TrumpWatch, Day 203: Trump Doubles Down on “Fire & Fury” Rhetoric v. North Korea

Trump again speaks of nuclear war during 17-day vacation at his New Jersey golf club

Developments of Day 203 on the Trump Administration:

Trump: “Maybe It Wasn’t Tough Enough”

Defying critics for his warning of nuclear war with North Korea, Donald Trump doubles down on the rhetoric.

Speaking again to journalists during his vacation at his New Jersey golf club, Trump said of his Tuesday statement that Pyongyang “will be met with fire, fury and frankly power the likes of which the world has never seen”: “Maybe it wasn’t tough enough.”

Flanked by Vice President Mike Pence, Trump said that it was time a US President “stuck up for the country”. He again declined to explain what action he would take: “We don’t talk about that.”

Trump declared that he was willing to negotiate, but said negotiations had failed over the last 25 years under three Presidents: Bill Clinton, George H.W. Bush, and Barack Obama.

Trump stepped up the war of words on Tuesday, following the claims of US officials that North Korea is now capable of putting a miniaturized nuclear warhead on an intercontinental ballistic missile. After a scheduled statement on opioid addiction, he made the ad hoc comments that “North Korea best not make any more threats to the United States”.

While aides — including new Chief of Staff John Kelly, who was supposed to bring order to Trump’s impromptu declarations in public and on Twitter — expected a tough Trump message to North Korean leader Kim Jong-un, they were not prepared for the warning. Nor did they expect Trump’s Twitter follow-up on Wednesday, in which he implictly spoke of nuclear war by bragging — falsely — that he has supervised a build-up of America’s arsenal.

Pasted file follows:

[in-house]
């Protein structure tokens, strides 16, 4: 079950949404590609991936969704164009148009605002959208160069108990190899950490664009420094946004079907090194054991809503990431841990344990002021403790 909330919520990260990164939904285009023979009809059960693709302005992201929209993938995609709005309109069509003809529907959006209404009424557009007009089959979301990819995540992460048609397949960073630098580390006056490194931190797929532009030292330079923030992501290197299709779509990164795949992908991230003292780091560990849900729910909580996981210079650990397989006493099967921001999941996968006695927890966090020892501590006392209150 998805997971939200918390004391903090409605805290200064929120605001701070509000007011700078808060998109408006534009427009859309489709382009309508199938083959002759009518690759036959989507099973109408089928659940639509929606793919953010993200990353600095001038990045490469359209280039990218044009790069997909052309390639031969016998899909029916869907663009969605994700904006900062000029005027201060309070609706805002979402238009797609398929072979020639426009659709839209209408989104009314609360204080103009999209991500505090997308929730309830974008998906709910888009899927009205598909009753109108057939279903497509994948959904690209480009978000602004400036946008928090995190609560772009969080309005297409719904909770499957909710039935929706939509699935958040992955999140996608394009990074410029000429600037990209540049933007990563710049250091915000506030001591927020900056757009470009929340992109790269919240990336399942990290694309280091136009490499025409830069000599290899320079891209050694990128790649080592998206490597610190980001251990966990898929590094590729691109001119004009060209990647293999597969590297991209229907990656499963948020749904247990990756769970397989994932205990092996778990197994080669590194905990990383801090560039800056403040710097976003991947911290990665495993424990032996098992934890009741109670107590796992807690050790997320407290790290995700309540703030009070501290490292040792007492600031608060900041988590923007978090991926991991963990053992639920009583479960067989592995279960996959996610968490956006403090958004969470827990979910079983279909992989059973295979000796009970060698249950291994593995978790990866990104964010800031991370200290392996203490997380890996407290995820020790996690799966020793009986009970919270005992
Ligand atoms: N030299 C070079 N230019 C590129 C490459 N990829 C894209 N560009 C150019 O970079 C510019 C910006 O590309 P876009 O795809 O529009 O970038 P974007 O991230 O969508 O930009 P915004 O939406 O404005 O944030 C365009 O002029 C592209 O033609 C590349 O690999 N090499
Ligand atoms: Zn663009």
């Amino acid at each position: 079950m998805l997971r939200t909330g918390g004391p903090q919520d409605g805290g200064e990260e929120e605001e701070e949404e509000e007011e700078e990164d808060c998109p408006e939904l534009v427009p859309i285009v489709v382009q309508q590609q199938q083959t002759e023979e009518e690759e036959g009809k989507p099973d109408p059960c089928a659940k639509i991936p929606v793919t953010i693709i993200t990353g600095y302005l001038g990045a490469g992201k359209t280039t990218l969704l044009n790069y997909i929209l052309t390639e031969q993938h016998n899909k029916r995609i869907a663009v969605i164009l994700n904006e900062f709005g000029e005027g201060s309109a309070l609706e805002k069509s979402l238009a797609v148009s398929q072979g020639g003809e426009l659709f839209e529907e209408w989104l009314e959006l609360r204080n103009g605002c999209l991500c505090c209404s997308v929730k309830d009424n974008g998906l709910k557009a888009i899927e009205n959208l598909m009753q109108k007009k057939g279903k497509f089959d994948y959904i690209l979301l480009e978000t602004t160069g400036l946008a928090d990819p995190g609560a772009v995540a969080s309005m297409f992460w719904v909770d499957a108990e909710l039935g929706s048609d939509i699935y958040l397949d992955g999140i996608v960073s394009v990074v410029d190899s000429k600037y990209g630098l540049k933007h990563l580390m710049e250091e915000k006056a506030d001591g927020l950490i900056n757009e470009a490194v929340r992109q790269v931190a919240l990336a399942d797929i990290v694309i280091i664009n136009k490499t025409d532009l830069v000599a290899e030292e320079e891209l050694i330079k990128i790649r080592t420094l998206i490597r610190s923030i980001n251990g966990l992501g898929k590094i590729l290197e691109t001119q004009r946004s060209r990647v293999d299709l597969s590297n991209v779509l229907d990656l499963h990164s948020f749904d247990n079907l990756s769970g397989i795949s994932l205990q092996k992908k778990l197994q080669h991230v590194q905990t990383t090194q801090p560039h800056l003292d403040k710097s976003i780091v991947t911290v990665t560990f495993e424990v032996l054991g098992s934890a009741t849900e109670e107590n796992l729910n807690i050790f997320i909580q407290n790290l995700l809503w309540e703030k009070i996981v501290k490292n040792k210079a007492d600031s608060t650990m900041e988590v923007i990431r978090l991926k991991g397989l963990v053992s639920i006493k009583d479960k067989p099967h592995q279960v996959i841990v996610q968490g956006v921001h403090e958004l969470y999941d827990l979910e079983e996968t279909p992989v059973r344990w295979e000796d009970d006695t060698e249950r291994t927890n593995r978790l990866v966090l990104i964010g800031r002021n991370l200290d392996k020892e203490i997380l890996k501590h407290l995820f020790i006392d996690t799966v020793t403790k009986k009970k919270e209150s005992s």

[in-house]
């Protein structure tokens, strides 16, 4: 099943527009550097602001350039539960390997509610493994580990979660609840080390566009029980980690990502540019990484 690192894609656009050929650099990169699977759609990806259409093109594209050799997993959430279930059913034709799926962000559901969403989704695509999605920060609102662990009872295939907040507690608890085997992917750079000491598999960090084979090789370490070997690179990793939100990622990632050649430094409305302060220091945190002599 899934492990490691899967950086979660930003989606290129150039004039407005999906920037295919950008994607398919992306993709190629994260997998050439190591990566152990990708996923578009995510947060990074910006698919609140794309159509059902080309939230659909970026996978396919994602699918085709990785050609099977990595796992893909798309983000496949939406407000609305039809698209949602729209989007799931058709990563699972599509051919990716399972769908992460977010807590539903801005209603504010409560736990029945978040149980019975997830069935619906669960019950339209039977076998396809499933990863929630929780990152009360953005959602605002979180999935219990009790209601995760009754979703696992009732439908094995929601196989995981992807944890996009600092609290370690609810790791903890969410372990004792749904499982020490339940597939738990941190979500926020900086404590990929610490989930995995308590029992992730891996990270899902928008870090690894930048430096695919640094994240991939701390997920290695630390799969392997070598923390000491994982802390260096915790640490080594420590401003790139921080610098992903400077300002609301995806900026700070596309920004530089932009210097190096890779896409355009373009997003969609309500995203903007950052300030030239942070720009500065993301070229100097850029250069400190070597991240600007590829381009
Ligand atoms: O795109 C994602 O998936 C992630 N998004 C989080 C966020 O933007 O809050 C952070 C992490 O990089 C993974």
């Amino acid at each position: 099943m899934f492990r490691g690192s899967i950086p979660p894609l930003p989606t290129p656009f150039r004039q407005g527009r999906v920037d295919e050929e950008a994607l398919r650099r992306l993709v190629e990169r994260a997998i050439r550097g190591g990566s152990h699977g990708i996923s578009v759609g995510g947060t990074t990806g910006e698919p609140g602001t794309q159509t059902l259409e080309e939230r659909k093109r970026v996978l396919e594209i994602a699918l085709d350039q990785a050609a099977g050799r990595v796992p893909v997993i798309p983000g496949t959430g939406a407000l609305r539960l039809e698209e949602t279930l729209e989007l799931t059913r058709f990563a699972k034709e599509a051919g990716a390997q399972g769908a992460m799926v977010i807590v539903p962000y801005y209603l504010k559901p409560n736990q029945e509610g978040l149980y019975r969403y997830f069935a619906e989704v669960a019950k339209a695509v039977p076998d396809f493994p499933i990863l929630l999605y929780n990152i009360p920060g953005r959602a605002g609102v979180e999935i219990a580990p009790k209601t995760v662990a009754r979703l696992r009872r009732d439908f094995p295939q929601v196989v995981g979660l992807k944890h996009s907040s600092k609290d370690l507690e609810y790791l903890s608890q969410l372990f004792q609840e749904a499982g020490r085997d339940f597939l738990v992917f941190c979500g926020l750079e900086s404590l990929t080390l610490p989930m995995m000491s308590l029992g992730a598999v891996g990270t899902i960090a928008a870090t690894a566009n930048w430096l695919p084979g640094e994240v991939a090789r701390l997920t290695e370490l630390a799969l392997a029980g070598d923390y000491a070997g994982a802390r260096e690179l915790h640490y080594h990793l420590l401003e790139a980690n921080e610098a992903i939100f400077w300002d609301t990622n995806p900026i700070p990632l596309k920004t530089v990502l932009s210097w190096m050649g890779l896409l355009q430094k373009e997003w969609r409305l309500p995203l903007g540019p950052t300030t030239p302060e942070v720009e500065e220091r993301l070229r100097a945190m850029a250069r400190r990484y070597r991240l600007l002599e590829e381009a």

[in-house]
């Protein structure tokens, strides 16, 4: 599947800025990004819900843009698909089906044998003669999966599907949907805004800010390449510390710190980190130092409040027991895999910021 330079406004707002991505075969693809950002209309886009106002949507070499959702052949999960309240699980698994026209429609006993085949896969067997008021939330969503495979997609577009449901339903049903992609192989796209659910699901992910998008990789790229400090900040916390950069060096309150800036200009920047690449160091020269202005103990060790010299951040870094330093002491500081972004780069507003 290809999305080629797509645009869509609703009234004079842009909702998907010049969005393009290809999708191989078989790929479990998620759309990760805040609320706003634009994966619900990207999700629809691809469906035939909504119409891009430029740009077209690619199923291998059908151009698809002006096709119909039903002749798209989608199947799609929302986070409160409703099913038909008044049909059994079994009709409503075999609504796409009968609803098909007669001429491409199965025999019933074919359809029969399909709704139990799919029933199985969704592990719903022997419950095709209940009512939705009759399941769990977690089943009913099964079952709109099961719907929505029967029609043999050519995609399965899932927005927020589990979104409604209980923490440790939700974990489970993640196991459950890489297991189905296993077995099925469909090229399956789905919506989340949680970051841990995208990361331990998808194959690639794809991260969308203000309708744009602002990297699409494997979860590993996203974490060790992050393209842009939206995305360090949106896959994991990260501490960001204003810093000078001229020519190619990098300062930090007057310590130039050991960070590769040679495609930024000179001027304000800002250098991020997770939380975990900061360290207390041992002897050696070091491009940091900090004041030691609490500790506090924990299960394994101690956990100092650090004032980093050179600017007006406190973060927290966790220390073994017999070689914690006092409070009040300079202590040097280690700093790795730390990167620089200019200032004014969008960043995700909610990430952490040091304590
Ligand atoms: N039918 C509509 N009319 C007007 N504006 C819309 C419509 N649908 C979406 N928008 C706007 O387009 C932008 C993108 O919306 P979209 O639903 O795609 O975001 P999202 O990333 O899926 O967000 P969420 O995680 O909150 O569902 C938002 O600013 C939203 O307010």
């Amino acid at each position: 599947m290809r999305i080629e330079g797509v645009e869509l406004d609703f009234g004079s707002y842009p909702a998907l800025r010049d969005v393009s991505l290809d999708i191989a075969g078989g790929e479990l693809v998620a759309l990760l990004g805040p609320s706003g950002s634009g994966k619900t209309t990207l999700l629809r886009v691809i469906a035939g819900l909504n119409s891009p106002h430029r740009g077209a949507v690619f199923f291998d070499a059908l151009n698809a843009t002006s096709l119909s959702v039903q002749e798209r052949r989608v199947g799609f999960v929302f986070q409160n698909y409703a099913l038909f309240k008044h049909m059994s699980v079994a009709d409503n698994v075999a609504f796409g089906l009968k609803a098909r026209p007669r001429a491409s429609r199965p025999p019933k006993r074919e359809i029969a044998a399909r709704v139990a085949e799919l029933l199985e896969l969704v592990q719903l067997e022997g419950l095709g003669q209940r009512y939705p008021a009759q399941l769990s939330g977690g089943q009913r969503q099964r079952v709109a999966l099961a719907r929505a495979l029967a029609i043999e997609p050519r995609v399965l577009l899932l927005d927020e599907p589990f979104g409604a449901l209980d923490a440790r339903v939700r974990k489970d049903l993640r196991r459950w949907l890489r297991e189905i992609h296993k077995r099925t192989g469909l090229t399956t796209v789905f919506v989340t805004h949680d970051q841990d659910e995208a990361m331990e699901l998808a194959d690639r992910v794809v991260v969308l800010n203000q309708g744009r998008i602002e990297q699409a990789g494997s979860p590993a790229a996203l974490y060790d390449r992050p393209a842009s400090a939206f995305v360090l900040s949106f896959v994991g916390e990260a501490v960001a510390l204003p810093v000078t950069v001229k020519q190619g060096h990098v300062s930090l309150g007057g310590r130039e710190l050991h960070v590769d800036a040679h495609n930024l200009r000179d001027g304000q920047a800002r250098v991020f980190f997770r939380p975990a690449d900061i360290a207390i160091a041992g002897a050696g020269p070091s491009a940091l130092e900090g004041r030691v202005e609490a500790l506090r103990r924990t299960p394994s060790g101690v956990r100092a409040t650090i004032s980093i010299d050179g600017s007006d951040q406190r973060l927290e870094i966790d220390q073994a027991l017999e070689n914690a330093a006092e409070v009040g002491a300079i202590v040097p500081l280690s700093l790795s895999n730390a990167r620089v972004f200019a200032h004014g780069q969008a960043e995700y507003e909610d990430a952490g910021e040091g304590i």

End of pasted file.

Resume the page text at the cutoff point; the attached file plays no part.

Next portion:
See Trump Ad-Libbed His Threat of War v. North Kore

The North Korean military has been undeterred by Trump. It quickly responded to Tuesday’s statement by asserting that it could “turn the U.S. mainland into the theater of a nuclear war”. On Thursday the military specifically threatened Guam, the Pacific island with a strategic US airbase, with the declaration of a plan by mid-August to fire four midrange missiles into nearby waters to create a “historic enveloping fire”.

Trump responded yesterday, “Let’s see what [Kim] does with Guam. He does something in Guam, it will be an event the likes of which nobody has seen before. You’ll see, you’ll see. And he’ll see.”

Trump Defends Putin’s Expulsion of US Diplomats

While denouncing Kim Jong-un, Trump gave a fulsome defense of Russian President Vladimir Putin and his expulsion of more than 750 US diplomats.

On July 30 Putin ordered US posts in Russia to reduce staff from 1,210 to 455, retaliating for new Congressional sanctions on Moscow.

Trump said on Thursday, “I’m very thankful that he let go of a large number of people because now we have a smaller payroll. There’s no real reason for them to go back….We’re going to save a lot of money.”

It was Trump’s first comment about the matter.

The State Department had no immediate reaction.

Trump Picks Fight With Senate Majority Leader McConnell